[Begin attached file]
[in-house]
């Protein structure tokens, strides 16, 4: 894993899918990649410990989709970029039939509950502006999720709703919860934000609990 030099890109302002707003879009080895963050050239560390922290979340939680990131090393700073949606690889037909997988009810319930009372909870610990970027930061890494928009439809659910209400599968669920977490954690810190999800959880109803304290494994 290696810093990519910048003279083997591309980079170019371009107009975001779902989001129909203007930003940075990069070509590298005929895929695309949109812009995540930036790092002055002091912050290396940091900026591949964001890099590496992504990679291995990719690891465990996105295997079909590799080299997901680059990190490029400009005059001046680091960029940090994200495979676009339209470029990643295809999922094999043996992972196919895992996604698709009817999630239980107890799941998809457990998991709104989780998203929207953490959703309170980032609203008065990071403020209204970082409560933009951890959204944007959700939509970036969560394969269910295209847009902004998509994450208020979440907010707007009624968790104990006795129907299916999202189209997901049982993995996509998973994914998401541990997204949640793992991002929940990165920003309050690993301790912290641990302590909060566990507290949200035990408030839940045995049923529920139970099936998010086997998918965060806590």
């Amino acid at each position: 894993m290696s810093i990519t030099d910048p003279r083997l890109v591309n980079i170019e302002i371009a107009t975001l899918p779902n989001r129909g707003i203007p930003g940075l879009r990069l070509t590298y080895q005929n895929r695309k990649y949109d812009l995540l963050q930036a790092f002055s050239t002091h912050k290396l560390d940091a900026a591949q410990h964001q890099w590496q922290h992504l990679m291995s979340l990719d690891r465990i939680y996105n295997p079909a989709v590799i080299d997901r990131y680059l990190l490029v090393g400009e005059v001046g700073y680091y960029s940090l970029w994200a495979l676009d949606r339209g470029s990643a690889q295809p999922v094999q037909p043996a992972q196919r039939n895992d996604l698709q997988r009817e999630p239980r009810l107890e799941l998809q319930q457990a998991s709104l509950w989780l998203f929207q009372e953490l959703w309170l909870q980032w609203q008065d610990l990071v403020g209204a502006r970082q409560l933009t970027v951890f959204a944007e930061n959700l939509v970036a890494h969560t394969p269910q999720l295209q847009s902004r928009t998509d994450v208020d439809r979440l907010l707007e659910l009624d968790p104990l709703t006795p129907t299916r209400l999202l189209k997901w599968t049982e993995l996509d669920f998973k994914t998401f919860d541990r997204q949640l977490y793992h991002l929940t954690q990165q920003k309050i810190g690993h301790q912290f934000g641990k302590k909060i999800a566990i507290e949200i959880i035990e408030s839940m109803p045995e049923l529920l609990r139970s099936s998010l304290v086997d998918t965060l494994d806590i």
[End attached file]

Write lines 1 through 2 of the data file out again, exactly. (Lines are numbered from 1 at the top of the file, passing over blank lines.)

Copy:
[in-house]
């Protein structure tokens, strides 16, 4: 894993899918990649410990989709970029039939509950502006999720709703919860934000609990 030099890109302002707003879009080895963050050239560390922290979340939680990131090393700073949606690889037909997988009810319930009372909870610990970027930061890494928009439809659910209400599968669920977490954690810190999800959880109803304290494994 290696810093990519910048003279083997591309980079170019371009107009975001779902989001129909203007930003940075990069070509590298005929895929695309949109812009995540930036790092002055002091912050290396940091900026591949964001890099590496992504990679291995990719690891465990996105295997079909590799080299997901680059990190490029400009005059001046680091960029940090994200495979676009339209470029990643295809999922094999043996992972196919895992996604698709009817999630239980107890799941998809457990998991709104989780998203929207953490959703309170980032609203008065990071403020209204970082409560933009951890959204944007959700939509970036969560394969269910295209847009902004998509994450208020979440907010707007009624968790104990006795129907299916999202189209997901049982993995996509998973994914998401541990997204949640793992991002929940990165920003309050690993301790912290641990302590909060566990507290949200035990408030839940045995049923529920139970099936998010086997998918965060806590």